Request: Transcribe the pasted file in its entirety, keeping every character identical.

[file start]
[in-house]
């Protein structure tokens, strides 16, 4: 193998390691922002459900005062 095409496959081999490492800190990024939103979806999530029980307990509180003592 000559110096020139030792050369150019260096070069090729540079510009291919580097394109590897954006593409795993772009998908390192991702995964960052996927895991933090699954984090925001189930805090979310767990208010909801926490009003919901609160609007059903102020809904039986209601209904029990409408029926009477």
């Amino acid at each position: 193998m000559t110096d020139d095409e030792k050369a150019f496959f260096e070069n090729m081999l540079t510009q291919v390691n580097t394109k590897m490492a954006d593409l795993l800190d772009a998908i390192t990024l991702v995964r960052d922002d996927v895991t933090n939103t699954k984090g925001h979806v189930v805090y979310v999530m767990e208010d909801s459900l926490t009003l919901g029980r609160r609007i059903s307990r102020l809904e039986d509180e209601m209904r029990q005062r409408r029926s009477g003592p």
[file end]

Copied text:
[in-house]
């Protein structure tokens, strides 16, 4: 193998390691922002459900005062 095409496959081999490492800190990024939103979806999530029980307990509180003592 000559110096020139030792050369150019260096070069090729540079510009291919580097394109590897954006593409795993772009998908390192991702995964960052996927895991933090699954984090925001189930805090979310767990208010909801926490009003919901609160609007059903102020809904039986209601209904029990409408029926009477």
């Amino acid at each position: 193998m000559t110096d020139d095409e030792k050369a150019f496959f260096e070069n090729m081999l540079t510009q291919v390691n580097t394109k590897m490492a954006d593409l795993l800190d772009a998908i390192t990024l991702v995964r960052d922002d996927v895991t933090n939103t699954k984090g925001h979806v189930v805090y979310v999530m767990e208010d909801s459900l926490t009003l919901g029980r609160r609007i059903s307990r102020l809904e039986d509180e209601m209904r029990q005062r409408r029926s009477g003592p």